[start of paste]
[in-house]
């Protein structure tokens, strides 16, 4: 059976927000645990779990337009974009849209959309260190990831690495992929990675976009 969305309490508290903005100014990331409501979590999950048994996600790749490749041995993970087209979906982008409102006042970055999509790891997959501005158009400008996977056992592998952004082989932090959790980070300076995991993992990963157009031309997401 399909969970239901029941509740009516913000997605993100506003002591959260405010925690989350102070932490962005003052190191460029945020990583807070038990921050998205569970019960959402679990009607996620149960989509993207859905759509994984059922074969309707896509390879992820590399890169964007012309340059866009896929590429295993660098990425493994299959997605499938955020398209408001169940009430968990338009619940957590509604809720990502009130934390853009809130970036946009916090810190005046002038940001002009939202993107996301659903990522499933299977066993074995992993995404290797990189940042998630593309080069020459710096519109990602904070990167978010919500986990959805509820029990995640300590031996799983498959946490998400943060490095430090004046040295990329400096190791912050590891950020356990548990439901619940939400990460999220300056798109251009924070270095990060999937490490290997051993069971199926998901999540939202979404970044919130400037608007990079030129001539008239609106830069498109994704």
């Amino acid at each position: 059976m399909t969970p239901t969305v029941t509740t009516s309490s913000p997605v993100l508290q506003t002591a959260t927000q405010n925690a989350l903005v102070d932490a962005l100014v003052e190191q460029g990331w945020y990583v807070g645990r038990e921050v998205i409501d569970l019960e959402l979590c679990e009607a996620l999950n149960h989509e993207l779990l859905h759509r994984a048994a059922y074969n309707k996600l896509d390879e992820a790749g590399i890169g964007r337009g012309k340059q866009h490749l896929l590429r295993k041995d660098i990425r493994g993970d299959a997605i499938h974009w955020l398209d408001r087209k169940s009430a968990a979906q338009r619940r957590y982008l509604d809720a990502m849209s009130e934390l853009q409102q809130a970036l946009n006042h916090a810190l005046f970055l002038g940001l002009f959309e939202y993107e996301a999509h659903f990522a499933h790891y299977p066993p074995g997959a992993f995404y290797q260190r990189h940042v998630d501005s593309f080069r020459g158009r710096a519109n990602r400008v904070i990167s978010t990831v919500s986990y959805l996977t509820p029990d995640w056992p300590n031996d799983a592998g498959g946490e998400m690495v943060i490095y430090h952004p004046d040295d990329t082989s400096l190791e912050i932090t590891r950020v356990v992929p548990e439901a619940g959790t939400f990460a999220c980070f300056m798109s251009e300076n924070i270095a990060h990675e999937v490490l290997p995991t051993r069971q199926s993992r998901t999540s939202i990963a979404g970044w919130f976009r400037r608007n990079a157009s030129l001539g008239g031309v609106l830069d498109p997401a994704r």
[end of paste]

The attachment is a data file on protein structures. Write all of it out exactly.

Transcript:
[in-house]
């Protein structure tokens, strides 16, 4: 059976927000645990779990337009974009849209959309260190990831690495992929990675976009 969305309490508290903005100014990331409501979590999950048994996600790749490749041995993970087209979906982008409102006042970055999509790891997959501005158009400008996977056992592998952004082989932090959790980070300076995991993992990963157009031309997401 399909969970239901029941509740009516913000997605993100506003002591959260405010925690989350102070932490962005003052190191460029945020990583807070038990921050998205569970019960959402679990009607996620149960989509993207859905759509994984059922074969309707896509390879992820590399890169964007012309340059866009896929590429295993660098990425493994299959997605499938955020398209408001169940009430968990338009619940957590509604809720990502009130934390853009809130970036946009916090810190005046002038940001002009939202993107996301659903990522499933299977066993074995992993995404290797990189940042998630593309080069020459710096519109990602904070990167978010919500986990959805509820029990995640300590031996799983498959946490998400943060490095430090004046040295990329400096190791912050590891950020356990548990439901619940939400990460999220300056798109251009924070270095990060999937490490290997051993069971199926998901999540939202979404970044919130400037608007990079030129001539008239609106830069498109994704």
């Amino acid at each position: 059976m399909t969970p239901t969305v029941t509740t009516s309490s913000p997605v993100l508290q506003t002591a959260t927000q405010n925690a989350l903005v102070d932490a962005l100014v003052e190191q460029g990331w945020y990583v807070g645990r038990e921050v998205i409501d569970l019960e959402l979590c679990e009607a996620l999950n149960h989509e993207l779990l859905h759509r994984a048994a059922y074969n309707k996600l896509d390879e992820a790749g590399i890169g964007r337009g012309k340059q866009h490749l896929l590429r295993k041995d660098i990425r493994g993970d299959a997605i499938h974009w955020l398209d408001r087209k169940s009430a968990a979906q338009r619940r957590y982008l509604d809720a990502m849209s009130e934390l853009q409102q809130a970036l946009n006042h916090a810190l005046f970055l002038g940001l002009f959309e939202y993107e996301a999509h659903f990522a499933h790891y299977p066993p074995g997959a992993f995404y290797q260190r990189h940042v998630d501005s593309f080069r020459g158009r710096a519109n990602r400008v904070i990167s978010t990831v919500s986990y959805l996977t509820p029990d995640w056992p300590n031996d799983a592998g498959g946490e998400m690495v943060i490095y430090h952004p004046d040295d990329t082989s400096l190791e912050i932090t590891r950020v356990v992929p548990e439901a619940g959790t939400f990460a999220c980070f300056m798109s251009e300076n924070i270095a990060h990675e999937v490490l290997p995991t051993r069971q199926s993992r998901t999540s939202i990963a979404g970044w919130f976009r400037r608007n990079a157009s030129l001539g008239g031309v609106l830069d498109p997401a994704r």